You cannot make-up a major exam (midterm or final) without the permission of the Dean’s Office. The Dean’s Office will grant such permission only when the absence was caused by a serious impediment, such as a documented illness, hospitalization or death in the immediate family (in which you must attend the funeral) or other situations of similar gravity. Absences due to other meaningful conflicts, such as job interviews, family celebrations, travel difficulties, student misunderstandings or personal convenience, will not be excused. Students who will be absent from a major exam must notify the Dean’s Office prior to that exam. Absences from class due to the observance of a religious holiday will normally be excused. Individual students who will have to miss class to observe a religious holiday should notify the instructor by the end of the Add/Drop period to make prior arrangements for making up any work that will be missed. 
As stated in the university catalog, any student who commits an act of academic dishonesty will receive a failing grade on the work in which the dishonesty occurred. In addition, acts of academic dishonesty, irrespective of the weight of the assignment, may result in the student receiving a failing grade in the course. Instances of academic dishonesty will be reported to the Dean of Academic Affairs. A student who is reported twice for academic dishonesty is subject to summary dismissal from the University. In such a case, the Academic Council will then make a recommendation to the President, who will make the final decision.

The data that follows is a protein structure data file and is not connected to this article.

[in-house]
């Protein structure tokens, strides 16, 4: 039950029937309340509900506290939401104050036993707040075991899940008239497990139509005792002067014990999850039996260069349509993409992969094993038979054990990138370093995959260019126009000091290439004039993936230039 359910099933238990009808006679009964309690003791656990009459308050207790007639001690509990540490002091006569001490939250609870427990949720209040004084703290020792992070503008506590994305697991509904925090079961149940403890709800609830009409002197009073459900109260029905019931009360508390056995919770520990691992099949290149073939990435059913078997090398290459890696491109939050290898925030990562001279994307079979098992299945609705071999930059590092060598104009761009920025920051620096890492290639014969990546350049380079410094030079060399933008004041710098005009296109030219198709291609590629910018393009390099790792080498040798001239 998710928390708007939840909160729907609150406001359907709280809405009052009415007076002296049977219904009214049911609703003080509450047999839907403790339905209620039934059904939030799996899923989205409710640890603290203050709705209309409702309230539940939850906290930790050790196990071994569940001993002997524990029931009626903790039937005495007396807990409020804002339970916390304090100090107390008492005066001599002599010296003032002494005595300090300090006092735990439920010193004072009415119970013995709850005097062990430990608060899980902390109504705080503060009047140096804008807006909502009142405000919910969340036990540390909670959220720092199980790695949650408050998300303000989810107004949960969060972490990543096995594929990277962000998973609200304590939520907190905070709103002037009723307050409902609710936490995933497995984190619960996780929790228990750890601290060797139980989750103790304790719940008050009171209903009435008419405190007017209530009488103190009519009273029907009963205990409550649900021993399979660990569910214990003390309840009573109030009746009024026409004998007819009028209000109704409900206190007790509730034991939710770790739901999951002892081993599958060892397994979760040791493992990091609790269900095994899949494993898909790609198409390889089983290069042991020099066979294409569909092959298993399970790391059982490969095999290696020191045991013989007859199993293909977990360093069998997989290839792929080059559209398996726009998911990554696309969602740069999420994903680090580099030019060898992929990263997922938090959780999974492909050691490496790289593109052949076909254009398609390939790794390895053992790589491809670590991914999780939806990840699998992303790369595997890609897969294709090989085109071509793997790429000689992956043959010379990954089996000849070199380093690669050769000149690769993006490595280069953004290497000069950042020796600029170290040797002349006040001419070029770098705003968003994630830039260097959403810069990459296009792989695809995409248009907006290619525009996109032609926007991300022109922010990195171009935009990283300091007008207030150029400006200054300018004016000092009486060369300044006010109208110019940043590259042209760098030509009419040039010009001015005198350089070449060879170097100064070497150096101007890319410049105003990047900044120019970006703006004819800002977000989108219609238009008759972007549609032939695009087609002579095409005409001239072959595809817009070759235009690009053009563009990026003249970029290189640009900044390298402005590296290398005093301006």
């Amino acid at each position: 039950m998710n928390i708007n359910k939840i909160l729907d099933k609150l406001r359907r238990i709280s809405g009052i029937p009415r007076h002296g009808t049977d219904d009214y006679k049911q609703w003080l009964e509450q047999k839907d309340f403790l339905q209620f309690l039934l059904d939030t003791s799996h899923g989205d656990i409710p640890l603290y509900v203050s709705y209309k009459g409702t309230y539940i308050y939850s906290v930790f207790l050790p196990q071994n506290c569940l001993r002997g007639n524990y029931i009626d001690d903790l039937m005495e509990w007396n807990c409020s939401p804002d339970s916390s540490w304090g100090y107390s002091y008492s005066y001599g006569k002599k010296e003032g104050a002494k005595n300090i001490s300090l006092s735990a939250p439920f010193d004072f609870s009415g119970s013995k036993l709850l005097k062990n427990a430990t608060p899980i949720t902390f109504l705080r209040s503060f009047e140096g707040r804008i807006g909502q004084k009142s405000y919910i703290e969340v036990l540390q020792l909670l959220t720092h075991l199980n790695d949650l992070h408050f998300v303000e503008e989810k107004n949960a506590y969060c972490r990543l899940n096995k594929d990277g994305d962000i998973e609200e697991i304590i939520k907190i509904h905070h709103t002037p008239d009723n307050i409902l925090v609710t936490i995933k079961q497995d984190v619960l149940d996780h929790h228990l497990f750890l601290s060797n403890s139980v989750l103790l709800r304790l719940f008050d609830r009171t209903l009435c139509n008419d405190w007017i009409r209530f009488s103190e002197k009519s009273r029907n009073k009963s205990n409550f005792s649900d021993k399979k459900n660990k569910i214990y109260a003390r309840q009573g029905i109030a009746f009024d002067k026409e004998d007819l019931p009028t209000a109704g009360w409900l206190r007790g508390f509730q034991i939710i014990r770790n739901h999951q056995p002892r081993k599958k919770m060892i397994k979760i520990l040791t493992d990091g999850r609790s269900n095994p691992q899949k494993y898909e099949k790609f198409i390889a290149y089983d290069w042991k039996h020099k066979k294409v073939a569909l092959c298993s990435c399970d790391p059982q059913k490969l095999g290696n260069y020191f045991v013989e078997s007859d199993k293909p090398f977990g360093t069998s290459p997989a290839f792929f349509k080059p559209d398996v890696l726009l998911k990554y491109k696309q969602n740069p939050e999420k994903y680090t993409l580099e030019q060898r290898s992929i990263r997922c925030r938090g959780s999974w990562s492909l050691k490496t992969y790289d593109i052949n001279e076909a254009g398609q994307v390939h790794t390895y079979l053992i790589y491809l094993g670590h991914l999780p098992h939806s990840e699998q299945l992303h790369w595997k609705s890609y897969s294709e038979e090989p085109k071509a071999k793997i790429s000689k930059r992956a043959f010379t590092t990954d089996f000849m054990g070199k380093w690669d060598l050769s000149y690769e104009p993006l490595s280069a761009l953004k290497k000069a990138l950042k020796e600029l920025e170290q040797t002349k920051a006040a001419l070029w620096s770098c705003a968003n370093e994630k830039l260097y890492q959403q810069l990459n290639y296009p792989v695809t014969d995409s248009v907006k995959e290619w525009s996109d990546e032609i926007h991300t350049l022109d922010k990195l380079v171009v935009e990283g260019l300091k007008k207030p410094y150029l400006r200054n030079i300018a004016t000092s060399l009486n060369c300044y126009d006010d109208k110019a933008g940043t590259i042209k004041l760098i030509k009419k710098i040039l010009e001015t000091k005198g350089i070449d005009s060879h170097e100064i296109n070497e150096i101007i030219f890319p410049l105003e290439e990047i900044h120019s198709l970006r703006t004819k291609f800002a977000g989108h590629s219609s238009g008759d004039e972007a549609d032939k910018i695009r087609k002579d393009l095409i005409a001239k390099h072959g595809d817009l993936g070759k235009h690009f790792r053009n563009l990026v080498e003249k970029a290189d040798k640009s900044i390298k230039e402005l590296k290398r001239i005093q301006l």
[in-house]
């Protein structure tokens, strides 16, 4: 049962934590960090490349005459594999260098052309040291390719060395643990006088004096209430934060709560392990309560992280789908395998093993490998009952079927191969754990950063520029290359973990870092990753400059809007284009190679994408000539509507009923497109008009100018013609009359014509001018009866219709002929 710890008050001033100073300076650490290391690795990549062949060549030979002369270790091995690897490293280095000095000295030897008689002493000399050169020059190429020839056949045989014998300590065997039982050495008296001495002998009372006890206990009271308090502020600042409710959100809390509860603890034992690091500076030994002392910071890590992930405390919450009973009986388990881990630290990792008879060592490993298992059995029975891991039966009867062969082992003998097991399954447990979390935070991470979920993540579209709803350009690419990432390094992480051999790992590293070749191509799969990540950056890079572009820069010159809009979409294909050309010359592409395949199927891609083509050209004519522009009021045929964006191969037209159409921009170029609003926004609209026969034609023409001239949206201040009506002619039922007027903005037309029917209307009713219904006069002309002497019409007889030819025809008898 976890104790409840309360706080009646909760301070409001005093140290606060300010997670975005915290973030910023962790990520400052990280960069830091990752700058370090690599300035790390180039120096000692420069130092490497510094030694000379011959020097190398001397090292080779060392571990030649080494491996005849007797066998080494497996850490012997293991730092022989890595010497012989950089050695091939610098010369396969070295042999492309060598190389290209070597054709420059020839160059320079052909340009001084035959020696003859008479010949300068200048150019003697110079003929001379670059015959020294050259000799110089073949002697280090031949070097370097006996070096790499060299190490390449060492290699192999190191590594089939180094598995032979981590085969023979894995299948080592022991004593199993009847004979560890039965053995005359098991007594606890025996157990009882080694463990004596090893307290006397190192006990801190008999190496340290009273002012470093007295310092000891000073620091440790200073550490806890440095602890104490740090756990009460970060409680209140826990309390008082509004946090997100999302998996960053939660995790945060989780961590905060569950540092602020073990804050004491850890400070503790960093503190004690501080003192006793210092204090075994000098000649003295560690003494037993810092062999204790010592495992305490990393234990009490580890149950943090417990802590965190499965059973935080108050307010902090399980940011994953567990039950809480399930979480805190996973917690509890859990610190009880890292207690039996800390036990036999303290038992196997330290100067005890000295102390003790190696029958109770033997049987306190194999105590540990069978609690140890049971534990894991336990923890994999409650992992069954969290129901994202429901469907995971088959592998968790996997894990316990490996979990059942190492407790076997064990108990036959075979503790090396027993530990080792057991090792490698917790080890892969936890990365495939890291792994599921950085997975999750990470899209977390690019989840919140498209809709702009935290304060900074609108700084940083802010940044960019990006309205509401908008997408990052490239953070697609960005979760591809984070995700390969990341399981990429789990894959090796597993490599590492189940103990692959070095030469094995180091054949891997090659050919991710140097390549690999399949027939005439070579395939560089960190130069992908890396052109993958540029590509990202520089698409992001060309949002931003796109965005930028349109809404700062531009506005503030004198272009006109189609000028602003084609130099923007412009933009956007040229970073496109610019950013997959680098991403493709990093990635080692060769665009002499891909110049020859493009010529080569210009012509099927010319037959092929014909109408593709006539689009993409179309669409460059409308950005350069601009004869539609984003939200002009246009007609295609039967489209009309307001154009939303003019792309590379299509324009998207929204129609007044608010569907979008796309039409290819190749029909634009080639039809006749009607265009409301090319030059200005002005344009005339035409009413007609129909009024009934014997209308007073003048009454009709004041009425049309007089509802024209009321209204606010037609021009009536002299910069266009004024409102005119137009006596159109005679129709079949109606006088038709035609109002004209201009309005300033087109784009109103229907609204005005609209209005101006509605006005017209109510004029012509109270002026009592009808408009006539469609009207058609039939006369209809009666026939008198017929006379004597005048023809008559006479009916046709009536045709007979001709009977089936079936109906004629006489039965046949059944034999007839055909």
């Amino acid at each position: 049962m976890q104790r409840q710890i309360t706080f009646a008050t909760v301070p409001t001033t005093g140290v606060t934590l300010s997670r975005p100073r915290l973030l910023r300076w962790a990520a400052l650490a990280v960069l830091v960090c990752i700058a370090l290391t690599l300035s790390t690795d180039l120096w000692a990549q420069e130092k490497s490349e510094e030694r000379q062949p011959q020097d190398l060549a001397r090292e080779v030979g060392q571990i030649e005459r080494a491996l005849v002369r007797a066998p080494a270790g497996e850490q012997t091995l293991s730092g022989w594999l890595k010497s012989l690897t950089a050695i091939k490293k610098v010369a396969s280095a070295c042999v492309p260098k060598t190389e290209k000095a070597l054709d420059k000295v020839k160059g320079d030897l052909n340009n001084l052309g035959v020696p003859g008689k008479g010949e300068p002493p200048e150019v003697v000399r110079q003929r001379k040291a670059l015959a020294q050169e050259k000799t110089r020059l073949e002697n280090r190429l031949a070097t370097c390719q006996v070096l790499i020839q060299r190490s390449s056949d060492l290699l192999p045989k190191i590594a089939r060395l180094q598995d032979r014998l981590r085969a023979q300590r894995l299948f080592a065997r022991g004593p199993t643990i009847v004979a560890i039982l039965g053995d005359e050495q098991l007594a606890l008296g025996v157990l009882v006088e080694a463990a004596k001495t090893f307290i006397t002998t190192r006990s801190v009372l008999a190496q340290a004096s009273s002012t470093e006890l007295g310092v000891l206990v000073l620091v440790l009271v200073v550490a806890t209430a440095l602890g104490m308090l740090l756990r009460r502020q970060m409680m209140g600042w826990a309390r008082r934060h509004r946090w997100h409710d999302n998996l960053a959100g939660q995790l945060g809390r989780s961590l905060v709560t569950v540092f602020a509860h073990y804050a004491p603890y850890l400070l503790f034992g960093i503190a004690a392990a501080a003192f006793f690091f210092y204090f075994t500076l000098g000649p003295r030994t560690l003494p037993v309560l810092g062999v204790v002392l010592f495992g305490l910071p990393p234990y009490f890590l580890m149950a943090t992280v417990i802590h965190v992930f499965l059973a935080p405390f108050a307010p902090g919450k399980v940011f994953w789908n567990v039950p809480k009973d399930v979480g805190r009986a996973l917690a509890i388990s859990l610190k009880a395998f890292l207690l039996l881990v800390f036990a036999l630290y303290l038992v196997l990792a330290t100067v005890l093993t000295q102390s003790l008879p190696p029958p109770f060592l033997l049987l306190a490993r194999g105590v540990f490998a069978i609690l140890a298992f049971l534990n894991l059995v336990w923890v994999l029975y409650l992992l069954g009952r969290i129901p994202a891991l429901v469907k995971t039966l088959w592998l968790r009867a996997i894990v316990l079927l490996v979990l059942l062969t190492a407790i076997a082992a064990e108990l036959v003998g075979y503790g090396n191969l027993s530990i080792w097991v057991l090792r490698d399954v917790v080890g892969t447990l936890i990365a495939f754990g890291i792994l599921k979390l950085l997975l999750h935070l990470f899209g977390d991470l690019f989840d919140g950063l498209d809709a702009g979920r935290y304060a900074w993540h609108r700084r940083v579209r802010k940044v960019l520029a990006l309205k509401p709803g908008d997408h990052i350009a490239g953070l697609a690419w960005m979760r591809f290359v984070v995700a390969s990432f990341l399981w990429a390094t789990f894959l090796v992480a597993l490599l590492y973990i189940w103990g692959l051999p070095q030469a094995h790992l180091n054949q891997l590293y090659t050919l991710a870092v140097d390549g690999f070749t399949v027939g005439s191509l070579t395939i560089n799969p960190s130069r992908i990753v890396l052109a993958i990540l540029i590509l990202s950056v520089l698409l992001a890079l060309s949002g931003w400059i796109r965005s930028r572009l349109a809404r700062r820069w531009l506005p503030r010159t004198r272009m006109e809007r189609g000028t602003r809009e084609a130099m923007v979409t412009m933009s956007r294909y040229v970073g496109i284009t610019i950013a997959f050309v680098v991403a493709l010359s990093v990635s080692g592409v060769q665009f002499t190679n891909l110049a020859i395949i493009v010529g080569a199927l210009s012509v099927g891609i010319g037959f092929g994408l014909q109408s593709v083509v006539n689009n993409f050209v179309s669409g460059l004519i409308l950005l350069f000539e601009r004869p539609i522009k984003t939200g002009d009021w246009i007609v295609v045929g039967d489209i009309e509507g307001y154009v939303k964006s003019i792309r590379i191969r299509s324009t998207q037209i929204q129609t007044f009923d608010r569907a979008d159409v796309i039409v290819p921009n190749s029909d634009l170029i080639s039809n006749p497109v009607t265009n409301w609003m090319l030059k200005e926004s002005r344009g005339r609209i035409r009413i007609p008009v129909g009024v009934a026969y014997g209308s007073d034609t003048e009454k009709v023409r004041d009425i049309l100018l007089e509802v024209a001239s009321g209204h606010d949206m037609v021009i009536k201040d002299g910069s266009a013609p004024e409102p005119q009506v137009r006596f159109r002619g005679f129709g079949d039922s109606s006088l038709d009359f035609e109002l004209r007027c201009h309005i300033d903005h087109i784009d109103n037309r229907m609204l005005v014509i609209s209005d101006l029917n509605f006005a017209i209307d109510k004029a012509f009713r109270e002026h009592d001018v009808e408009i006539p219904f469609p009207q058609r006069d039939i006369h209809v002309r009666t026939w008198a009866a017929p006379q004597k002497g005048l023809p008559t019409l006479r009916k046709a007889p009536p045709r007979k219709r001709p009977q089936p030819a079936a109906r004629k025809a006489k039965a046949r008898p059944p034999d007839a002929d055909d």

John Cabot University does not discriminate on the basis of disability or handicap. Students with approved accommodations must inform their professors at the beginning of the term. Please see the website for the complete policy.


Please note that this schedule is subject to change.

Non-Narrative–Documentary Film Project

Week 01: Introduction to Non-Narrative Film Forms

Week 02: Pre-Production and Treatment

Week 03: Shooting and Framing

Week 04: Lighting and Sound

Week 05: Editing 

Week 06: Editing and Color Correction (rough edit due)

Week 07: Final Non-Narrative Film Screenings & Introduction to Narrative Film Forms

Narrative––Fiction Film Project

Week 08: Field Trip––Cinecittà Studios and Centro Sperimentale di Cinematografia

Week 09: Creative Writing

Week 10: Script Development 

Week 11: Composition and Lighting

Week 12: Directing and Mise-en-scène

Week 13: Editing and Sound Design

Week 14: Editing and Graphics/Effects (rough edit due)

Week 15: Final Narrative Film Screenings